Clipless pedals are among the most
significant bicycle innovations ever. Borrowed from skiing technology,
these trick pedals make you simultaneously more efficient by providing
a better foot-to-pedal connection, and more safe by offering almost
instant foot entry and release. We recommend clipless pedals for road
and mountain biking and everything from recreational riding to
commuting and racing. They’re also great for Spinning classes.
you're new to cycling, getting new pedals and shoes (both are required
for going clipless) might seem a bit much. The way to decide whether
it's worth the expense is considering your cycling. If you ride
regularly on loops of 10 miles or more and expect to continue riding,
we think you'll love the way a clipless system enhances the cycling
experience by boosting your pedal power, comfort and safety.
help you understand this important component, we’ve put together this
buyers' guide (use the table of contents below to jump to the different
What are Clipless Pedals? Clipless
pedals are actually a system comprised of special pedals and cleats,
devices included with the pedals that attach to the soles of clipless
cycling shoes. This means that you'll need to select pedals and shoes
in order to upgrade to a clipless system.
Once you have the
cleats bolted to your shoes and the clipless pedals on your bicycle
(we're happy to help), you simply step on the pedals to click your feet
securely in place (most systems make a "click" when you're locked
in). When engaged, your feet are connected to the pedals for optimum
efficiency. And your feet won't come off the pedals unless you want
them to. To get out, you swing your feet heels first to the outside as
if you're getting ready to put your feet down, and the pedals release.
your feet are locked into the pedals when riding, you'll have more
power throughout the pedal stroke and while accelerating and climbing.
Clipless pedals also give you more control by letting you use your feet
for maneuvers such as hopping pavement cracks, railroad tracks and more
exciting obstacles if you're riding off road. Plus, because you can get
in and out so quickly, you’re more apt to get your feet down and land
safely should you need to dismount quickly.
With all of these
advantages, is it any wonder that almost all serious pedalers use
clipless pedals today and so many new bikes come equipped with them?
Clips and Straps Versus Clipless If
you’re cycling short distances and casually, basic rubber pedals work
fine. As you pedal more seriously, say to achieve fitness, the speed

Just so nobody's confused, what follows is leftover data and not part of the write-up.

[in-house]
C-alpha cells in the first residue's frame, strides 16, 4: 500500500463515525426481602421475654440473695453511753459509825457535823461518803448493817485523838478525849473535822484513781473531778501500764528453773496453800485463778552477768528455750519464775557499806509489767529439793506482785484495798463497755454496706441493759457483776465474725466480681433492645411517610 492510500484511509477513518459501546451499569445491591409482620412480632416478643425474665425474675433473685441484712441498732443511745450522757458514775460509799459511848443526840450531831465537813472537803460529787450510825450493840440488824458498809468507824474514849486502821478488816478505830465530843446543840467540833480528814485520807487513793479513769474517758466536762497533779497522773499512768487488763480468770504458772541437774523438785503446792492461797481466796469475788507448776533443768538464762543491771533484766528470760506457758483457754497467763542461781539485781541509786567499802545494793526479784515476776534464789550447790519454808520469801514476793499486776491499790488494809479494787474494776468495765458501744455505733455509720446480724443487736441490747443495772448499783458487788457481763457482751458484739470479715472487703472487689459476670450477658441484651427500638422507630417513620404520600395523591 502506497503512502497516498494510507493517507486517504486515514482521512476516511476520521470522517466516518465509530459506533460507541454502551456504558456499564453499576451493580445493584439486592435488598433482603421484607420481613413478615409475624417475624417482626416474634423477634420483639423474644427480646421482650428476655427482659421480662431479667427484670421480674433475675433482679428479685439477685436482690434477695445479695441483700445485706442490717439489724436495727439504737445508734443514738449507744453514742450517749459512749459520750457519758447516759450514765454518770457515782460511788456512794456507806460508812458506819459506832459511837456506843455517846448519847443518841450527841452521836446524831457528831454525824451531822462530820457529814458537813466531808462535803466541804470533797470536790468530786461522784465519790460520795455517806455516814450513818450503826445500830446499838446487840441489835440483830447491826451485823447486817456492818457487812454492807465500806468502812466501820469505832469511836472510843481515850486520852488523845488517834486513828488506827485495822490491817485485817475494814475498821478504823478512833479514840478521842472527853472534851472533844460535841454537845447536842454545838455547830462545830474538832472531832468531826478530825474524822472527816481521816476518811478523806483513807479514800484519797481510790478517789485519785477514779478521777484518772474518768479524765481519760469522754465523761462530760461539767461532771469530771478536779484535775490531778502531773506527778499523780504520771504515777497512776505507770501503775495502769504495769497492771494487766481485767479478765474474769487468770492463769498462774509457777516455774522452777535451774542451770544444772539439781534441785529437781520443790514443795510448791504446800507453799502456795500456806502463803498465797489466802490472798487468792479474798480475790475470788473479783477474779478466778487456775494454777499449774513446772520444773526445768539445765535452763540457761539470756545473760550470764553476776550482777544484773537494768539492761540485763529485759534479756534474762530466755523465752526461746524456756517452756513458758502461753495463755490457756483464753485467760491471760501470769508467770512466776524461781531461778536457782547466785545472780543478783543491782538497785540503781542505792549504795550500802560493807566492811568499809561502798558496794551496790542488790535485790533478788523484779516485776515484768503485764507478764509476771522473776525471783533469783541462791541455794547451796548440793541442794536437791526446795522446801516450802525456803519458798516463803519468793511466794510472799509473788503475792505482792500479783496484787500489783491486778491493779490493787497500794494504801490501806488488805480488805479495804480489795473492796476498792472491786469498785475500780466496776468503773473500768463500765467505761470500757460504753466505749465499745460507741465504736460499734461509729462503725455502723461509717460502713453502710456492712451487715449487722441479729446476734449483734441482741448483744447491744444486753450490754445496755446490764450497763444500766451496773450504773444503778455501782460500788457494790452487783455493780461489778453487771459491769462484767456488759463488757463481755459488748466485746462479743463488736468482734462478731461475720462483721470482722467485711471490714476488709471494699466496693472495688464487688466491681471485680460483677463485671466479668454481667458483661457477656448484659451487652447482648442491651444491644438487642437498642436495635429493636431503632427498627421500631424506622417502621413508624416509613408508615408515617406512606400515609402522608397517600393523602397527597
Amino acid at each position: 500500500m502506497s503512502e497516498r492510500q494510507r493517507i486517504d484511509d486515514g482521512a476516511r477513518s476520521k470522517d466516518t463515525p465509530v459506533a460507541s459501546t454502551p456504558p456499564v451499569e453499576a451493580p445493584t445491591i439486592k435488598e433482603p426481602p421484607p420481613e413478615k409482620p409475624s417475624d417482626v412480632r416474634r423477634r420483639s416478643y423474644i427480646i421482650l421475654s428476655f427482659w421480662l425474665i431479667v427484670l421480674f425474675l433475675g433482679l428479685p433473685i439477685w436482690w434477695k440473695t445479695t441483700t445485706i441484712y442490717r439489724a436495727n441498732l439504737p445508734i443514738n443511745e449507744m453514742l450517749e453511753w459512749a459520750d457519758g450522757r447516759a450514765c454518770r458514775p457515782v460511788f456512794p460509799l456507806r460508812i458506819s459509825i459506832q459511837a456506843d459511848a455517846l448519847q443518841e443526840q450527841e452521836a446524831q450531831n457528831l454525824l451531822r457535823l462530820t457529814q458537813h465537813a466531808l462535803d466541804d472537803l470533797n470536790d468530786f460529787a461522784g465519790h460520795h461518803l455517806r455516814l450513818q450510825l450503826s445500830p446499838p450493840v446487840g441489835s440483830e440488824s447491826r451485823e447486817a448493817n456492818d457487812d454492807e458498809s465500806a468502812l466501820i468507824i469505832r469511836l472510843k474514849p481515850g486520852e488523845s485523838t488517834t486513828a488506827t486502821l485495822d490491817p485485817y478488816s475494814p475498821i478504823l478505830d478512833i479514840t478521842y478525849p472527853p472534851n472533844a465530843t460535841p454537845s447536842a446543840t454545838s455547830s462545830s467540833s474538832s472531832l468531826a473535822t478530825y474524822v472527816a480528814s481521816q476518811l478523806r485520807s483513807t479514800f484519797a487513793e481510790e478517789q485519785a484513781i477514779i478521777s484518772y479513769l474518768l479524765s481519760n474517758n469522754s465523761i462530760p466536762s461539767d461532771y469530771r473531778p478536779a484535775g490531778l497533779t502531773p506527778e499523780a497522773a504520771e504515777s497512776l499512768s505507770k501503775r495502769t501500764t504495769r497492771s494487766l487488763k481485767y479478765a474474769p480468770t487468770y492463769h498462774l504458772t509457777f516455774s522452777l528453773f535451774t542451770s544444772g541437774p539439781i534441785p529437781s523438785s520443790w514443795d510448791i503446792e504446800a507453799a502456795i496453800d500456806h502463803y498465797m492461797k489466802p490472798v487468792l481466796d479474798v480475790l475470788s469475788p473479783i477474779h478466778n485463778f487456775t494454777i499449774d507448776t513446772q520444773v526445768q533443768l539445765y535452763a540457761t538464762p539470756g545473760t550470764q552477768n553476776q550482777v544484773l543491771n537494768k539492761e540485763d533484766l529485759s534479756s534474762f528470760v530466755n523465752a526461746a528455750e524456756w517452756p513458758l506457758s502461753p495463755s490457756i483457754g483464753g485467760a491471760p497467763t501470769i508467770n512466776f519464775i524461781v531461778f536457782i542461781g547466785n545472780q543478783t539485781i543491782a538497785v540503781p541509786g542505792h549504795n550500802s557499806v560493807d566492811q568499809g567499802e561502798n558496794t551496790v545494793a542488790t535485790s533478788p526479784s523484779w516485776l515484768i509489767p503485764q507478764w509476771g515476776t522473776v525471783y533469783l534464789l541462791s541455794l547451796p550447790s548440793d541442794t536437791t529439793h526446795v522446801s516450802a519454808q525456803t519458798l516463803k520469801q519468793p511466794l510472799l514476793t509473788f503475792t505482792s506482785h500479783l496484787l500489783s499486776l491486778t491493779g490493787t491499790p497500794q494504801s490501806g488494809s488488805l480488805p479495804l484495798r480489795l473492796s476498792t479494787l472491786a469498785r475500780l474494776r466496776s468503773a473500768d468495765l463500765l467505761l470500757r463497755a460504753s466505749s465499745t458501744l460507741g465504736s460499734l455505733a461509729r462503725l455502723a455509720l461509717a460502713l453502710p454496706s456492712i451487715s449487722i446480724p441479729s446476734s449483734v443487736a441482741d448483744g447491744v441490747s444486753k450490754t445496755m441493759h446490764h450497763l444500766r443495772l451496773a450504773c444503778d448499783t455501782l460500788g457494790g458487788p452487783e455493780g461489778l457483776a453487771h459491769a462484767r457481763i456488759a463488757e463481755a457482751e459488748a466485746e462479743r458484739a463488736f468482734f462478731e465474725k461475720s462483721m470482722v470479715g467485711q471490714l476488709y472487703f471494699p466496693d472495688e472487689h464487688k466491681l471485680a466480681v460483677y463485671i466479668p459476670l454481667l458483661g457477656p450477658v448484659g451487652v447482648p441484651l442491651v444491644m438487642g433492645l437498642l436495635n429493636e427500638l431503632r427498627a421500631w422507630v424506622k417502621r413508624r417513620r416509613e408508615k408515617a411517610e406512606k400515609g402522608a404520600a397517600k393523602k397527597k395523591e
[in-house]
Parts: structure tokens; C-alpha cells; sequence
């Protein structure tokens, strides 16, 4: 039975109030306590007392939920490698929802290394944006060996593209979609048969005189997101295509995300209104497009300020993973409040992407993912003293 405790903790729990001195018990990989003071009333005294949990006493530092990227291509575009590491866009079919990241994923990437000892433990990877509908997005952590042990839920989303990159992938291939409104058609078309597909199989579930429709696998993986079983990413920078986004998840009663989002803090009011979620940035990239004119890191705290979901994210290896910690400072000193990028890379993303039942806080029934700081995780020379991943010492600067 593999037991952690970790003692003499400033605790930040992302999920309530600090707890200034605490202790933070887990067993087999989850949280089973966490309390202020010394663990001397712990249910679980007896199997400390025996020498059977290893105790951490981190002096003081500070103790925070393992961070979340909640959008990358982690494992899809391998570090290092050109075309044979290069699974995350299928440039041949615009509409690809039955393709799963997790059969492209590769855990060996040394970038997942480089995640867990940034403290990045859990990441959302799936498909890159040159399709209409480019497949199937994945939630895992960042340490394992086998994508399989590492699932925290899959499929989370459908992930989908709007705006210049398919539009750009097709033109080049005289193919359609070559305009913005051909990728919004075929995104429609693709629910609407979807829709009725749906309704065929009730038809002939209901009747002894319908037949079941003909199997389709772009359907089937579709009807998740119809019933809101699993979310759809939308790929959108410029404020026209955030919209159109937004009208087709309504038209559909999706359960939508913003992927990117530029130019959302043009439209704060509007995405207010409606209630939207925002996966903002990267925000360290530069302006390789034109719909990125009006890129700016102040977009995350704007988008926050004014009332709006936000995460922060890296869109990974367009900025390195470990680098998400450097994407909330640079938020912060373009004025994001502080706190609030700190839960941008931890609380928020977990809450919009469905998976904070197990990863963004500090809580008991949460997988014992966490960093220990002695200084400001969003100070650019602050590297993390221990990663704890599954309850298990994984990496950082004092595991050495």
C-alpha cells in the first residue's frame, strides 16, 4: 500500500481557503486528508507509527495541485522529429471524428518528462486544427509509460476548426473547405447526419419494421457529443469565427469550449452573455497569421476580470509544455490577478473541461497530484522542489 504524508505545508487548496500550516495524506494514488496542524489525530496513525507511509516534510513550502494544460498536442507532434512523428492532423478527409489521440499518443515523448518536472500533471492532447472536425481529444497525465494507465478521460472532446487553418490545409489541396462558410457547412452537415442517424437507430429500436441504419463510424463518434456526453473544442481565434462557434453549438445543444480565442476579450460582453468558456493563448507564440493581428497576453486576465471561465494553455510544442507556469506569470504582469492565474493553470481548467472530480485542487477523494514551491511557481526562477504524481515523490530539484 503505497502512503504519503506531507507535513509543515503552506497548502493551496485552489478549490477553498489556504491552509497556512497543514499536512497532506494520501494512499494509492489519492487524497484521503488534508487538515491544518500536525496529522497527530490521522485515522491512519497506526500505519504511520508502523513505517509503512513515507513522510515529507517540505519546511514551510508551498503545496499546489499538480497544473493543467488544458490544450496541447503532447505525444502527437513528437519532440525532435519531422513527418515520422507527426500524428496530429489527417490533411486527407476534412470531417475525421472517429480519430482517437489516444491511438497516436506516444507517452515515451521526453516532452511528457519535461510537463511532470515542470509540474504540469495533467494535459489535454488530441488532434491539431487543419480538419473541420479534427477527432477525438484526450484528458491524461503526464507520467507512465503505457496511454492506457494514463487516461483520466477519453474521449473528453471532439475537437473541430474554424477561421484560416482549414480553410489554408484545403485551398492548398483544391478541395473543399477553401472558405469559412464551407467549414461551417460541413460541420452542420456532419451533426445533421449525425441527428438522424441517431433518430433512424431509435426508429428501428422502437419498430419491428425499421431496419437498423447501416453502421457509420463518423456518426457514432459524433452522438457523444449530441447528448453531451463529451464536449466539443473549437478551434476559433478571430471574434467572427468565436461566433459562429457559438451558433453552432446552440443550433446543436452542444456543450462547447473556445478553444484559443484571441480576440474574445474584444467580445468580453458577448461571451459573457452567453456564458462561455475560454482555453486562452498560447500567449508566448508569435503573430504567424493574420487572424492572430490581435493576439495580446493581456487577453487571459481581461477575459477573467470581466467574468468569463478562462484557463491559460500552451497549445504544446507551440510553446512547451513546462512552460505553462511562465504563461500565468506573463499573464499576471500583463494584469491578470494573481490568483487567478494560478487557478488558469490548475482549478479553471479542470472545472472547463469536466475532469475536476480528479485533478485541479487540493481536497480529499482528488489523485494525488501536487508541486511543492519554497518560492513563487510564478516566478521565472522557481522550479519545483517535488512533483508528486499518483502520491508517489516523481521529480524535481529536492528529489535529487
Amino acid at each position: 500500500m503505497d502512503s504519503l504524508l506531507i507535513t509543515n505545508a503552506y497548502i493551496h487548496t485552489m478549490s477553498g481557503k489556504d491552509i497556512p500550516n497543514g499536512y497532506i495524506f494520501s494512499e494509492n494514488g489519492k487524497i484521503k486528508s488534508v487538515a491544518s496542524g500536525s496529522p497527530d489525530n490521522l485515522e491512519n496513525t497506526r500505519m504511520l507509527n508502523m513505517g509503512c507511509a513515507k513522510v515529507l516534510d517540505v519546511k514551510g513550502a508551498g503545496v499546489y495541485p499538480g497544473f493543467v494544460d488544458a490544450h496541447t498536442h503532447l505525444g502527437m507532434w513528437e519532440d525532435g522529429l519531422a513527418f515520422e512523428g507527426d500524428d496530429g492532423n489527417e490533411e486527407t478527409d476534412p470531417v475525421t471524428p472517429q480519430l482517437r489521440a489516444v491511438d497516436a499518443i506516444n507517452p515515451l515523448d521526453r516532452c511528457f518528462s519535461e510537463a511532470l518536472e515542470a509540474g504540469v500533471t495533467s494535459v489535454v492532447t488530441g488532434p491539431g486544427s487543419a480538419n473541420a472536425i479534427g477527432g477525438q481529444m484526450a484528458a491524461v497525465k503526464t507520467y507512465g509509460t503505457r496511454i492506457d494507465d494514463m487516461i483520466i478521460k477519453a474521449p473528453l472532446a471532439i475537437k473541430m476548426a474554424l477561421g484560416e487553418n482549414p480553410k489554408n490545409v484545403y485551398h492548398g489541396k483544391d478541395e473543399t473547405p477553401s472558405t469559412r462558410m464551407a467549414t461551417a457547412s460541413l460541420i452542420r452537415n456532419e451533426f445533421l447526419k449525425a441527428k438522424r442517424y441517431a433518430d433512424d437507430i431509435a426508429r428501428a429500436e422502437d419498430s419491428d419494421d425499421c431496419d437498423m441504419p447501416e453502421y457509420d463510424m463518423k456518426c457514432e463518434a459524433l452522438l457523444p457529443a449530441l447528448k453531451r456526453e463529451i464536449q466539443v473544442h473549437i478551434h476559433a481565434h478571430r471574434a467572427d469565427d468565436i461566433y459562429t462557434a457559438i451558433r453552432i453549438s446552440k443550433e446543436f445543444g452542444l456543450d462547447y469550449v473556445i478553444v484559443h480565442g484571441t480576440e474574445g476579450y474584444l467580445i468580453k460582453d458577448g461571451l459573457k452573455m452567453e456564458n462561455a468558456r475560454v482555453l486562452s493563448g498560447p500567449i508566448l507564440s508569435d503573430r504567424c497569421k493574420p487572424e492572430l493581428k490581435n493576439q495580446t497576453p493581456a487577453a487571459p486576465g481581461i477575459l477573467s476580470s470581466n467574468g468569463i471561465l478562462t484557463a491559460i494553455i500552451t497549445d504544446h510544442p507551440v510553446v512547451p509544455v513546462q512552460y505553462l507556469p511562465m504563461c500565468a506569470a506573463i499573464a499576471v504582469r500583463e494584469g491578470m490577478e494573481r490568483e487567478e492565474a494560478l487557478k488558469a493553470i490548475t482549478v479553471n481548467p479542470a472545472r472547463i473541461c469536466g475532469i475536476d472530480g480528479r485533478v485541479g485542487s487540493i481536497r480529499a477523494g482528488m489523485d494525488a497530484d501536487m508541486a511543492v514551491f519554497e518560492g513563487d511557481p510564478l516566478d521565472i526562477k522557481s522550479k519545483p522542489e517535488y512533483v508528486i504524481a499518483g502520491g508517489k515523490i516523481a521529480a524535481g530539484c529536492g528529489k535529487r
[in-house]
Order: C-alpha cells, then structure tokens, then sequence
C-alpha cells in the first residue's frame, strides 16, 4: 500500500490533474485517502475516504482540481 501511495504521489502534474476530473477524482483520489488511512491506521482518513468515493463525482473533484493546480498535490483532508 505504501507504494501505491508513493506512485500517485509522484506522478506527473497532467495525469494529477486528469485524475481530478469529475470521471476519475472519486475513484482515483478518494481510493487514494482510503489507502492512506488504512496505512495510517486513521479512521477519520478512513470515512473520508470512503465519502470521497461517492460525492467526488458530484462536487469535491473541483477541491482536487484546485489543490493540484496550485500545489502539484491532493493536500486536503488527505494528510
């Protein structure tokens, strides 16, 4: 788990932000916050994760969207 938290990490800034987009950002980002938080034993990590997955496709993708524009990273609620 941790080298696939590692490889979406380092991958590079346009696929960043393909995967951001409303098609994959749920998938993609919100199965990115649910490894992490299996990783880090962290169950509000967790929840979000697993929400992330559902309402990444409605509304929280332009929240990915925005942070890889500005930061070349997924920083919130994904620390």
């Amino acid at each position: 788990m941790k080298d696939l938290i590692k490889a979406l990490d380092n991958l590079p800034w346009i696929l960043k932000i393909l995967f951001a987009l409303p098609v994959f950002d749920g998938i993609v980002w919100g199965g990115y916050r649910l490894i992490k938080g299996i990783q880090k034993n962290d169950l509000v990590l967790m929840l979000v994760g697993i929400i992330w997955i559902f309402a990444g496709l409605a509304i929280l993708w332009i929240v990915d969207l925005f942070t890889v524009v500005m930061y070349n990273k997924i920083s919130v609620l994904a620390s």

and distance that you pedal increases and there’s a risk of your feet
slipping off the pedals. At the least, this is an annoyance; at the
worst, it can cause a crash and injury. Also, even if you never slip
off the pedals, rubber pedals allow your feet to change positions while
you’re pedaling, which is very inefficient.
always pedal with the balls of your feet over the centers of the
pedals. Because it's difficult to keep your feet in position, toe clips
and straps were invented (shortly after bicycles were invented,
Toe clips and straps (photo, below) bolt to regular
pedals (non clipless) and form cages to hold your feet in the correct
place on the pedals and keep your feet from slipping off. This is a
perfectly viable solution and one less expensive than clipless pedals
and the special shoes needed to complete the clipless system.
are drawbacks, however. One is that the clips and straps may cut off
the circulation to your feet when they’re fastened tightly enough to
allow efficient pedaling and control. It’s also a fairly tricky
two-step process to get out of the clips and straps when they’re
tightened because you must reach down to loosen the strap before you
can pull your foot out. Also, when you're riding off road on the pedal
bottoms, the toe straps hang down where they can snag on roots or
sticks causing a crash.
These are just some of the reasons that
clipless pedals are now de rigueur for serious cyclists. The only real
disadvantage is that they take a little practice to learn how to use
(true with toe clips and straps, too), and they’re more costly.
Two Types Just like there are two places to ride, on and off road, there are two types of clipless systems. The most popular are walkable clipless systems, on which the cleats are recessed into the shoe soles.
This means the cleats don't contact the ground when you walk so this
clipless system is ideal for walking and even hiking. Yet, it's still
incredibly efficient for maximum pedal power. Walkable clipless pedals
and shoes are ideal for off-road riding, commuting, touring and century
Many of them utilize a double-sided pedal (photo,
right), which means you can click into the pedal on either side so you
don't have to look down to get your feet in. This also means that if
you ride your bike with regular street shoes, you'll have a decent
pedaling surface even though you're not using your special cleated
The other system is road (photo,
below) and as the name implies it's designed for use on road bikes
where maximum efficiency, aerodynamics and minimum weight are all
important. Road shoes are lighter and stiffer than walkable models
because the soles aren't lugged.
other difference in road clipless systems is that the cleats protrude
from the soles of the shoes because the soles are so thin and light.
This makes it difficult to walk in the shoes (though there are cleat
covers available to protect the cleat and improve traction).
road systems usually are single-sided so you must find the correct side
of the pedal to click in when you start out. Most road pedals hang a
certain way to make this relatively easy.
Float And Tension Adjustment The
majority of clipless systems today feature float. This is a few degrees
of built-in lateral play allowing your feet to move slightly and find